It has been a while. The good news is that I am able to tell the tale.
Samuel Johnson, the celebrated eighteenth-century English man of letters, is reputed to have quipped, “Nothing more wonderfully concentrates a man’s mind than the sure knowledge he is to be hanged in the morning.” In fact, he said concerning an acquaintance, Rev. William Dodd, an Anglican clergyman and former chaplain to the king who had been condemned to death for some shady financial dealings, that “when a man knows he is to be hanged in a fortnight, it concentrates his mind wonderfully.” [From James Boswell’s Life of Johnson, 1791, for September 19, 1777.]
Whatever the case, Johnson expressed a sentiment that is undeniably true in many lives, and surely so in mine this year. Although I was not in immediate danger of being hanged, in early January I was blindsided by a diagnosis of serious coronary arterial disease that was potentially fatal. Thanks to the quick action of physicians and surgeons at Loyola Hospital, within days I underwent a battery of tests, quadruple bypass surgery, and had a pacemaker implanted to correct a faulty atrial valve.
My mind was focused pretty sharply in the days following the diagnosis and following events, at least when I was able to think. Since then, my view of the world has shifted into a different if greater clarity regarding a lot of things, not least of which is the sure and swift deployment of health insurance made possible by being employed full time by a university that values the wellbeing of its faculty, students, and staff.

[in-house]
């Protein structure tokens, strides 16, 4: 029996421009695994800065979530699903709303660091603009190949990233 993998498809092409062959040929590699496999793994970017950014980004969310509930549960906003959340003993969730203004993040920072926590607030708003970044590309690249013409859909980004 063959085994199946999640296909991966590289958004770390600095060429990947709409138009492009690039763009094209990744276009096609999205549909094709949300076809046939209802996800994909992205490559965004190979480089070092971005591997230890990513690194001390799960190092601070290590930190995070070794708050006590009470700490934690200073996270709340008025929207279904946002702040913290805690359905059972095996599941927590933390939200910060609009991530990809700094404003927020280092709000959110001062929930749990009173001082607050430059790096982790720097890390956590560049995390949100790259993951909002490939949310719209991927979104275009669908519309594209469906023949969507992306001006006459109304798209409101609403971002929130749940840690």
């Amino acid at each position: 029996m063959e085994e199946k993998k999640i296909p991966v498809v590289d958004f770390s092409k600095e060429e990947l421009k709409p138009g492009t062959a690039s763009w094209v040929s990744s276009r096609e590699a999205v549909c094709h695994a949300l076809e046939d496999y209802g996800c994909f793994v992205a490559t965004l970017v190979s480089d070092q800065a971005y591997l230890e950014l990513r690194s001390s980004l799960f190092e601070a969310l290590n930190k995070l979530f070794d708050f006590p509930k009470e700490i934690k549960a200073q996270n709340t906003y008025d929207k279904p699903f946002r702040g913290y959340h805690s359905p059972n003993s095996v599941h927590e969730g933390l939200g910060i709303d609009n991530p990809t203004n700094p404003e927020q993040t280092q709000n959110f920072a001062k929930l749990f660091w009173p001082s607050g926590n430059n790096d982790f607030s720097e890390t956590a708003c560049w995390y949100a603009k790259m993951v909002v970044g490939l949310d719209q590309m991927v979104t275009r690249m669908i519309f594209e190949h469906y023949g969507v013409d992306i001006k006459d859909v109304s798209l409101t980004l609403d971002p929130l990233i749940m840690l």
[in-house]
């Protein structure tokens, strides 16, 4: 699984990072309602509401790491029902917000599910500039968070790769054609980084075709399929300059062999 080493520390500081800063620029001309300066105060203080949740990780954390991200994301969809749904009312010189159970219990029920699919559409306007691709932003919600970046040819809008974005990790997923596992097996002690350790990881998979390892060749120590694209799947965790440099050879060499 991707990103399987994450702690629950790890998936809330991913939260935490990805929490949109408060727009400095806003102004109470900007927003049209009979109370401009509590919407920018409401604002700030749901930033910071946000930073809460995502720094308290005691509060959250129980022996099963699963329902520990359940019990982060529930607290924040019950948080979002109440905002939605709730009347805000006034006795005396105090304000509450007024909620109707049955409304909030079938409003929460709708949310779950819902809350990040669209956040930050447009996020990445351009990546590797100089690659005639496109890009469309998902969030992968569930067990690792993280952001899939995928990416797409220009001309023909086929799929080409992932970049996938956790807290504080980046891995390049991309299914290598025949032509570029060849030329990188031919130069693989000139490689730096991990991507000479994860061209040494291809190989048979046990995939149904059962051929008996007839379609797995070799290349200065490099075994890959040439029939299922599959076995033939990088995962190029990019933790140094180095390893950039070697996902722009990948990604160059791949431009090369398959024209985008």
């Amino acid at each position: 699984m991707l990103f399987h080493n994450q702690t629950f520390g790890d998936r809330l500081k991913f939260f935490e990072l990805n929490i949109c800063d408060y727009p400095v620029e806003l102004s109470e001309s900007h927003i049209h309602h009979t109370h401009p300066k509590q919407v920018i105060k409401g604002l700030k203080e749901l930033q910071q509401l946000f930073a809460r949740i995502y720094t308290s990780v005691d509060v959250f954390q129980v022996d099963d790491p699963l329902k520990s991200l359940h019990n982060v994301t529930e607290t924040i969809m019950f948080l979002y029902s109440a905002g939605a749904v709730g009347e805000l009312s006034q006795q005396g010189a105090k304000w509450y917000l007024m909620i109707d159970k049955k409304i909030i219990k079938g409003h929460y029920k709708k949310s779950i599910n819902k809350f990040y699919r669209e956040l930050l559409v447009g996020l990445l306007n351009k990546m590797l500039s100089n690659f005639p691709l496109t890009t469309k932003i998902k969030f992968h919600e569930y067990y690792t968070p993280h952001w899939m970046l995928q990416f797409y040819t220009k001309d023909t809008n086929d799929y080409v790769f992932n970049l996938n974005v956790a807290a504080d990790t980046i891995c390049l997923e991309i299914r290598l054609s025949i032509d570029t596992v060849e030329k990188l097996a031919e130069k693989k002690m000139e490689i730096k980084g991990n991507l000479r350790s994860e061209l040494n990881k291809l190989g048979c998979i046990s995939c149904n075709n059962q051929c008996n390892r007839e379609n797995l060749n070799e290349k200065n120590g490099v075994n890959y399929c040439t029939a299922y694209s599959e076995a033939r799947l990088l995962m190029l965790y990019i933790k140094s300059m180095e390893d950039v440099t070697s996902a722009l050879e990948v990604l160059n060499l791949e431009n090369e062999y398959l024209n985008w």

But what of those lacking such an institutional safety net? Over the weeks I was in preparation for surgery, the surgeries themselves, a week in intensive care, and two more weeks in convalescence, I daily came into contact with a number of patients needing — and receiving — the same excellent care that I was given. Many were elderly women and men of color who I learned were able to receive life-saving medical care because of Medicare and Medicaid.
I have long believed in the need for universal health insurance, something now almost in reach for most (but not all) Americans. Given the constant escalation of health care costs, I shudder to think of the expense involved just in the case of the care and treatment of our “cohort” of heart-failure patients at one great hospital. Health care is a complex field, both difficult to comprehend and, as we as a nation have learned, also to pay for. But health care is clearly a right of citizens that should be protected and perfected. It is a prime responsibility of any government to foster the health and welfare of its citizens, but also a goal that is frustratingly out of reach especially for the billions of people living in poorer countries. And even in our own.
For just as clearly, the hemorrhaging costs of providing health care pose a major problem in what is arguably still the wealthiest country in the world, especially considering the vast profits reaped at public expense by the health-care industry and giant pharmaceutical corporations. Most clearly of all, it seems hardly possible to provide adequate health care, education, and welfare so long as we as a people are intent on waging multi-trillion dollar wars in distant lands. Somehow, something, sometime, is going to have to wonderfully concentrate our minds.